There are 14 tents in all at Oktoberfest and the one you choose says a lot about you.
"Tent," though, requires some clarification -- this isn't boy scout-related.
Schottenhamel and Hofbräu-Festzelt tents each have a mammoth 10,000 seats (around six million people will attend the festival in total), filled with a generally youngish, oompah-singing, rollicking international crowd.
Champagne-drinking celebrities hang out in the Hippodrom or Käfer's Wies'n-Schänke tent.
Arguably the best beer is served in the traditional, family-friendly Augustiner (where people are likely still to be noticing such things), though the roaring lion at the Löwenbräu would have something to say about that.
Would-be shepherds drink under a painted sky at Hacker-Pschorr, dubbed the Himmel der Bayern ("Bavarian heaven"), while Bräurosl has a resident yodeler.
7. Do your Wurst
Luckily, Oktoberfest food -- make that German food, in general -- seems designed to protect the stomach, and reputation, against excessive wheat beer consumption.
A meal of Wurst in various guises -- pork knuckles with sauerkraut, goulash and dumplings and pretzels as big as your head with Obatzda, a Camembert-paprika dip -- is ideal preparation for a more or less civilized session at the stein table.
Saueres Lüngerl -- sour calf-lung dumplings -- is another Bavarian speciality, yet one that risks having the opposite effect from that intended.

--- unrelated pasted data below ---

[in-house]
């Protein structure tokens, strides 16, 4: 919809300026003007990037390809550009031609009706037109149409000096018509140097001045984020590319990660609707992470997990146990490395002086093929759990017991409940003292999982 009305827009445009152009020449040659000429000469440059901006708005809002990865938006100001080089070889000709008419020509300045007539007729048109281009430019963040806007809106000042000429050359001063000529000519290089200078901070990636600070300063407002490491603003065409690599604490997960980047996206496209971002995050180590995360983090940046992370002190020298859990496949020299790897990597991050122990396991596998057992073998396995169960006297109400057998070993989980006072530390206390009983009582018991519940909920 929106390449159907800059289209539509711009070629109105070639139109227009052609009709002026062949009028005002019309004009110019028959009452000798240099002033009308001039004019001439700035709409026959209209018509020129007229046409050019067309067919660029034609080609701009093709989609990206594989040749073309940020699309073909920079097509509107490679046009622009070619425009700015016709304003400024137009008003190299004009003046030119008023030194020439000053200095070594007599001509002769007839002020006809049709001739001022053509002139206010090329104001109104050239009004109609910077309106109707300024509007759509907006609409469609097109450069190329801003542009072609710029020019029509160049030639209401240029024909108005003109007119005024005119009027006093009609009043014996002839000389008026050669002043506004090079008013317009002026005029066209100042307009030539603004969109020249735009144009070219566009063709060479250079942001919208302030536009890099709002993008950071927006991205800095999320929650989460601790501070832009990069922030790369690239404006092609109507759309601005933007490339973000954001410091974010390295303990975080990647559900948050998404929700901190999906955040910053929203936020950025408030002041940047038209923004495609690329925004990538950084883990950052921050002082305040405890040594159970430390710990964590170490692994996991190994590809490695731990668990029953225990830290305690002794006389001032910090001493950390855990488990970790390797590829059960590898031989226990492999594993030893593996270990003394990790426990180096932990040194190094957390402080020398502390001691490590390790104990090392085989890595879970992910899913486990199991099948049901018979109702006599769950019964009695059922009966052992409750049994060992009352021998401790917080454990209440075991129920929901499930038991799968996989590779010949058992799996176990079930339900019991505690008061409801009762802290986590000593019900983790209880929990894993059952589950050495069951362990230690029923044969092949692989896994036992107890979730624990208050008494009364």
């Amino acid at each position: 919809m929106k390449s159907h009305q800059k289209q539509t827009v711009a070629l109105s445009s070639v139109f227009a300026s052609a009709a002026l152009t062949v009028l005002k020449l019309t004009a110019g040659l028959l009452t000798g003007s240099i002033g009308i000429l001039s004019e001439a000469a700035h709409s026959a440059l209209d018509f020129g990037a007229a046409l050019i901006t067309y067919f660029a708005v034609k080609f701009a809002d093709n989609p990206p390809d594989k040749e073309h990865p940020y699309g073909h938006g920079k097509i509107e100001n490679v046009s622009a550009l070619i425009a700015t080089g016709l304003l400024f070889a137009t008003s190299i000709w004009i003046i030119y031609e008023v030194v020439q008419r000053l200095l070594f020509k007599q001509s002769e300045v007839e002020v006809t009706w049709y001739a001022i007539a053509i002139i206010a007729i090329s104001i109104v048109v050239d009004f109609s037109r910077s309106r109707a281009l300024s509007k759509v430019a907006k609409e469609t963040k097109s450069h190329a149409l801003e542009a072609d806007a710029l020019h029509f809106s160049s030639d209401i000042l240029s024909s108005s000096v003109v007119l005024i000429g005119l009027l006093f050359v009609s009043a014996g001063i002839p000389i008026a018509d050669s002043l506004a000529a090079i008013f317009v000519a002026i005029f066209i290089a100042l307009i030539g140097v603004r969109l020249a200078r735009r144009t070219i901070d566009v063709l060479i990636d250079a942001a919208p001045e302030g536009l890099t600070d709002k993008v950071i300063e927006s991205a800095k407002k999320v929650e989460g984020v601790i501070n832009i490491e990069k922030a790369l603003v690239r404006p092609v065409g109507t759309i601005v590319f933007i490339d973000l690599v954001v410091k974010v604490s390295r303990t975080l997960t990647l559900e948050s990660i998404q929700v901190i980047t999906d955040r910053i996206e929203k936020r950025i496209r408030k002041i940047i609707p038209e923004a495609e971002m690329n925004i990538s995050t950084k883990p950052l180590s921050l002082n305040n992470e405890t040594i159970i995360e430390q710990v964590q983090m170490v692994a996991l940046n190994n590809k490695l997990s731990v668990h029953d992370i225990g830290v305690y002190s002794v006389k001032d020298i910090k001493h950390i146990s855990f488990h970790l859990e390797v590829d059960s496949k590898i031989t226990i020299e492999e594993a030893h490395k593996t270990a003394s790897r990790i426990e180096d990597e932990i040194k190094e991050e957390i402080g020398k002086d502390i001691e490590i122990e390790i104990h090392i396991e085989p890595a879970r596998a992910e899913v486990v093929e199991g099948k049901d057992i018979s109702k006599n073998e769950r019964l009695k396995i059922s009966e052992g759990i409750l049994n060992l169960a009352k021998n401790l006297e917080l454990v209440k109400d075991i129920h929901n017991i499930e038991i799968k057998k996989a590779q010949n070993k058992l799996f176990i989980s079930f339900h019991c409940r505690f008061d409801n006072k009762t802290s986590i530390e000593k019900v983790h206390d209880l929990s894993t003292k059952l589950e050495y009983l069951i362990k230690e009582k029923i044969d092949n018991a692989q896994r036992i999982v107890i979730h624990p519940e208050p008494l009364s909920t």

The restaurants page on Muenchen.de has a selection of traditional Bavarian restaurants in Munich.
8. Wear your dirndl bow right
... er, no.
Bavarians might let their braces down at Oktoberfest but while flirting is fine, even expected, it stops at a very firm line.
You can call a lady fesch (pretty), but don't imagine you're in the aforementioned B-grade medieval romp and start praising her Gaudinockerln (lit. lovely dumplings -- no need to spell it out).
Ladies, be aware of the signals your dirndl bow is sending out: to the right means attached, to the left, single, in the center -- not recommended and somehow unlikely to be true -- a virgin.
9. Play the proper tourist
Believe it or not, there's more to Oktoberfest than beer-guzzling, thigh-slapping revelry.
You can see its more traditional side at Saturday's opening Festzug, where a thousand tent owners and brewers parade through Munich's streets with horse-drawn, flower-bedecked drays laden with barrels.
It's also kitsch heaven, with Oktoberfest-themed steins, fridge magnets and snow globes on sale, plus the chance to get a last-minute embroidered dirndl or lederhosen (used or unused).
Visit Oktoberfest.de to plan your own Oktoberfest adventure.